Saturday, September 25, 2010

The Gore Gore Girls (1972)

Crap crap crap crap crap crap crap crap crap crap crap crap crap crap crap crap crap crap crap crap crap crap crap crap crap crap crap crap crap crap crap crap crap crap crap crap crap crap crap crap crap.

How do I really feel about this turd? AMRU 1.5.

What Netflix called "classic horror" was in reality mystery/horror themed porn. An IMDB reviewer commented "not so much a film as an endurance event." I couldn't agree more. Through most of the first half I had to force myself to continue watching in hopes it would get better. During the second half, I felt I needed to see this thing through to the end.

A dancer at the sickest strip joint on the planet is brutally murdered. A young female reporter hires famed detective Abraham Gentry to solve the case in exchange for exclusive rights to the story. More strippers (or Go[re] Go[re] dancers ... get it? Do ya?) die and eventually the mystery is solved. So, how does this movie fail? Let me count the ways.

Audio and video quality: F. Indoor shots are almost acceptable. Outdoor shots look like they were done by an amateur with a cheap hand held camera. The quality was reminiscent of the outdoor shots in Sesame Street episodes from my youth. All around the audio quality was bad. Low budget.

Sets and locations: D-. Looked like they had no resources and weren't really trying.

Script, story, and dialog: F+. Stretches of dialog would have earned a D, but overall bad.

Special effects: F. Not for a moment could you think the bloody head being bashed in and mutilated was an actual body part. A melon with a wig and lots of fake blood.

Editing: F. Long, boring focuses on the murders and the (ugh) strippers.

Comedy: D. Not funny.

Horror: F. Not the least bit scary, and we never get to know any victim to even care if they die.

Mystery: F. Didn't care who did it.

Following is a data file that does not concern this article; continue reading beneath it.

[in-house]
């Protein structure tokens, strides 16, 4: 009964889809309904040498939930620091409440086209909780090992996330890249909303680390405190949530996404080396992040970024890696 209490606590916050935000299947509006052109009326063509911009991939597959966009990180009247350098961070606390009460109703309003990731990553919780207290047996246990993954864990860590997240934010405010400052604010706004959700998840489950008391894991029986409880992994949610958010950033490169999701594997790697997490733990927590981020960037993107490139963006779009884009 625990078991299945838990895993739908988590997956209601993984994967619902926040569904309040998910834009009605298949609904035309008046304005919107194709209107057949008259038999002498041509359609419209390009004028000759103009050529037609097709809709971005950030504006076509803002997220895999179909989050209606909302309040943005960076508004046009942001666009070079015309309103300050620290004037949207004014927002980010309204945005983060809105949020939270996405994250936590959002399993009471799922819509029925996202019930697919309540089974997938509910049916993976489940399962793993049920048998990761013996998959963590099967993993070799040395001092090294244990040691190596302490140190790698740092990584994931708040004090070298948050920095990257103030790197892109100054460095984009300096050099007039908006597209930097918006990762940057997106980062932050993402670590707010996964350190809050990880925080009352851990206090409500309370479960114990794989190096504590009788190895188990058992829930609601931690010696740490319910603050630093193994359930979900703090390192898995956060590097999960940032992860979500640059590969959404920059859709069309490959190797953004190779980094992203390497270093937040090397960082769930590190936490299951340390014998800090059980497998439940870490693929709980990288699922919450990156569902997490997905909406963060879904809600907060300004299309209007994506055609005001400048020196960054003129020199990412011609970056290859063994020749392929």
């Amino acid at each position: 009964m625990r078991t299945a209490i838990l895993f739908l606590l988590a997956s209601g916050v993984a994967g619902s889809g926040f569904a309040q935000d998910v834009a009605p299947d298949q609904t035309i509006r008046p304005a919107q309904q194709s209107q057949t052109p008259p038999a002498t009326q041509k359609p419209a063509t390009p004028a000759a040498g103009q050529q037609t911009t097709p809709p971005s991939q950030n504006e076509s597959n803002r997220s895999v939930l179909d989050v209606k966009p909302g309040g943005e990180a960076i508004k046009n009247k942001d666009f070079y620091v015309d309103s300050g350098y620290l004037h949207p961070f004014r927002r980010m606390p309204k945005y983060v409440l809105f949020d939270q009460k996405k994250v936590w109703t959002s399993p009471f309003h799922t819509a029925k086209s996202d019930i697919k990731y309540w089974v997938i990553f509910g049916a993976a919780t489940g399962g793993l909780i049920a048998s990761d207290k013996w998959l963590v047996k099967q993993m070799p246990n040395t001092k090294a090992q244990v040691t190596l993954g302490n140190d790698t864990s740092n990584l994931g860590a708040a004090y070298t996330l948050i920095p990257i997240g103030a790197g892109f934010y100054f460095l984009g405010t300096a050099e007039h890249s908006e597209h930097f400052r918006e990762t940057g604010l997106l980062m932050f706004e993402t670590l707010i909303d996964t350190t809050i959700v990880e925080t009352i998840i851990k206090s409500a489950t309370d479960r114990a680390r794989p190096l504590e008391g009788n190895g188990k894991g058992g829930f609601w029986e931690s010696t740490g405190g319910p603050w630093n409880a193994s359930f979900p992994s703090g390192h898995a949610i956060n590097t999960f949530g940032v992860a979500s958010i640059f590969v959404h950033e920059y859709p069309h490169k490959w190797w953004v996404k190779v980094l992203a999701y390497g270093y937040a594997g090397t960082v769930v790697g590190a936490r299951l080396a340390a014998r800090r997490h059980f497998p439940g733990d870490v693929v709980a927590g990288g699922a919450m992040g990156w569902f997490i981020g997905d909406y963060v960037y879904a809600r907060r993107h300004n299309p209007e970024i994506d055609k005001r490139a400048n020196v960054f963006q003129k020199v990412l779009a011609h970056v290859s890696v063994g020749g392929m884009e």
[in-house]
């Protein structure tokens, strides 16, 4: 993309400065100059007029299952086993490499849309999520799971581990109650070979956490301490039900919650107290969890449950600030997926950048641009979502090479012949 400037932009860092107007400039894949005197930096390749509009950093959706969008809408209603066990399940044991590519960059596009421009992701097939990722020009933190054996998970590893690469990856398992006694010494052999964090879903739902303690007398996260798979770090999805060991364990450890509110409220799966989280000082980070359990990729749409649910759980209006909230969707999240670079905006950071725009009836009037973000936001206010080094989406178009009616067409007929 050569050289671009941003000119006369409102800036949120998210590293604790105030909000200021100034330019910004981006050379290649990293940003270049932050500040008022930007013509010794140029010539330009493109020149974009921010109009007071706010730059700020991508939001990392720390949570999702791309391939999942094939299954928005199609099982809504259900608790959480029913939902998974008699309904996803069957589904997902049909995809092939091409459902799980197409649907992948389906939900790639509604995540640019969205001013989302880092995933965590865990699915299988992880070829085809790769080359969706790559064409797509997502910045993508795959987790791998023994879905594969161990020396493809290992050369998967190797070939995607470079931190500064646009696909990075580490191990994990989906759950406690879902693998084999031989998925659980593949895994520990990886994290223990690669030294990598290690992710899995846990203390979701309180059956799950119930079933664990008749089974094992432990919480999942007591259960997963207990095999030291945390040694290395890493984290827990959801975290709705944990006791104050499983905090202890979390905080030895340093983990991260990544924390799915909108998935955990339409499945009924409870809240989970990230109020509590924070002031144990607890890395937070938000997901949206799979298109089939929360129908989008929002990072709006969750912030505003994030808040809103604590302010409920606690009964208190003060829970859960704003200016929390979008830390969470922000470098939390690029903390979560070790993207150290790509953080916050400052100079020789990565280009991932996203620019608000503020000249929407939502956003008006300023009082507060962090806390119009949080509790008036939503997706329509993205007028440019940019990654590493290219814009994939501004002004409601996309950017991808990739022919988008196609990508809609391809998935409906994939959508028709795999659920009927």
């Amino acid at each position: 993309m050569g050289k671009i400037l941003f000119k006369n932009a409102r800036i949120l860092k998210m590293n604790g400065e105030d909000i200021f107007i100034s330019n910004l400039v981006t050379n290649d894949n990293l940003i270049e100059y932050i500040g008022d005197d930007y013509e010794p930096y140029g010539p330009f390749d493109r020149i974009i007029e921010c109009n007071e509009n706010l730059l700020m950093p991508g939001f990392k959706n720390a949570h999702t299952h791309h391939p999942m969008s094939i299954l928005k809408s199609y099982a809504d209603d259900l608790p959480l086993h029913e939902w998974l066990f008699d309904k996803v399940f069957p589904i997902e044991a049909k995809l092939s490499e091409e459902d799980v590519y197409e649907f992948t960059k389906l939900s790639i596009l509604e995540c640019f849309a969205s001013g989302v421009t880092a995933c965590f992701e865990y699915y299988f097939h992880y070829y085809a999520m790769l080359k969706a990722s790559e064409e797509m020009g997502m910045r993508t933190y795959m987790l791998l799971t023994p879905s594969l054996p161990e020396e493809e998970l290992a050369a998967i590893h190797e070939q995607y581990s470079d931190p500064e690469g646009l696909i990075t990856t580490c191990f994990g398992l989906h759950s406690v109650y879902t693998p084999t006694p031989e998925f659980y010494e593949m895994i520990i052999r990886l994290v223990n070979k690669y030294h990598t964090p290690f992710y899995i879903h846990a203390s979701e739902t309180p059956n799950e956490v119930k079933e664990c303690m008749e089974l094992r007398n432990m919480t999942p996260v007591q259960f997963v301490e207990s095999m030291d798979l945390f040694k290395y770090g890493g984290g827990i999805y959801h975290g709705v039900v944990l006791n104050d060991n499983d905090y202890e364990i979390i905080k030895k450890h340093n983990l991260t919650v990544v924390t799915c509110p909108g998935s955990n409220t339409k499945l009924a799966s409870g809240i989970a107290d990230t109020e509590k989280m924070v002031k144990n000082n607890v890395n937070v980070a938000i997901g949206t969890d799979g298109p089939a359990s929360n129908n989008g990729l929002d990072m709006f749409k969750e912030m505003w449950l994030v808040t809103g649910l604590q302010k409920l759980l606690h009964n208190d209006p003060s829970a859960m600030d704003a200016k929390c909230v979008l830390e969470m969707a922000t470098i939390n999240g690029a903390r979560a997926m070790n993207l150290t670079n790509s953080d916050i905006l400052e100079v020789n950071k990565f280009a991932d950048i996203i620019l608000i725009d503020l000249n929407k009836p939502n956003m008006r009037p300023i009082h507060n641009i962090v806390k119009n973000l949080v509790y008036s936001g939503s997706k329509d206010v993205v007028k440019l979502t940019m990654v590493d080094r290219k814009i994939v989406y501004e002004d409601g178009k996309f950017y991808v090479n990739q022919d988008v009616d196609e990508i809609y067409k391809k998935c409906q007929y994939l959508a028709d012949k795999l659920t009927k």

Porn: D. While most of the nekkid women in the movie weren't as enchanting as the wall behind them, one or two were.

There are a couple interesting things about the movie: Frank Kress, who played detective Gentry, was the only person in the movie that might have actually been an actor, yet this is his only movie credit. He did absolutely NOTHING prior or after. Another was the appearance of Henny Youngman. Shame, shame.

Some movies are charming or unintentionally amusing because of the makers ineptitude, others strive for the "so bad it's good" quality. I can be very forgiving of these. Gore Gore Girls was just bad. Director Herschell Gordon Lewis is something of a cult icon to some for his low budget, campy horror movies, but with apologies to him and his fans, The Gore Gore Girls sucked. There is a way to do low budget Sexy Horror, but this isn't it. I wonder if there is a Hammer film in my future.

Monday, September 20, 2010

King of the Rocket Men (1949)

Because of disk problems with Seven Samurai, my hundred and first post is my one hundredth movie. Because this one is a serial, I actually had a choice of what would be my 100th. I started watching episodes of Rocket Men first, but saw another movie before I finished. I chose this to be my 100th because it didn't totally suck. Boy, can't you wait for my next post!

Jeff King (Tristram Coffin) is a scientist and member of "Science Associates". Top scientists are being killed off by the mysterious "Doctor Vulcan" (no, he doesn't use a death grip). One scientist thought killed was saved by King and hides in a cave doing research. Where they got the tons of scientific equipment to stock this cave, and where do you rent a cave with proper electrical and plumbing facilities, I won't ask. He finishes working on a Rocket Suit, so King (King of the Rocket Men? Get it?) uses it to do battle with the Evil Doctor Vulcan!

So, basically, King flies around, narrowly escaping death, gets into two fist fights per 13 minute episode, and slowly gets closer to the baddies. And his suit is a real hoot. It has three dials. One reads ON and OFF, another UP and DOWN, and the third SLOW and FAST. To take off, he runs and jumps superman style, then turns ON, UP, FAST. To land he turns the dial to DOWN. SLOW is never used.

This and serials like it delighted kids back in the day when they would walk to the cinema (alone) every week. They would see another cliffhanger episode before the feature. Today, this is boy-repellent. All three of my sons would run from the room in disgust when I would play one. And it didn't help that favorites like Star Wars and Indiana Jones were based on serials just like this one. And the dude looked strangely similar to iron man. No sir-ee bob. They'd have nothing to do with it.

But I liked it. Maybe I would have liked it better had Netflix put them into the correct order. I saw episodes 1 to 3, then 7 to 9, followed by 4 to 6, then finally 10 to 12. Sad thing is that I caught on after watching episode 9. I decided not to start from the beginning.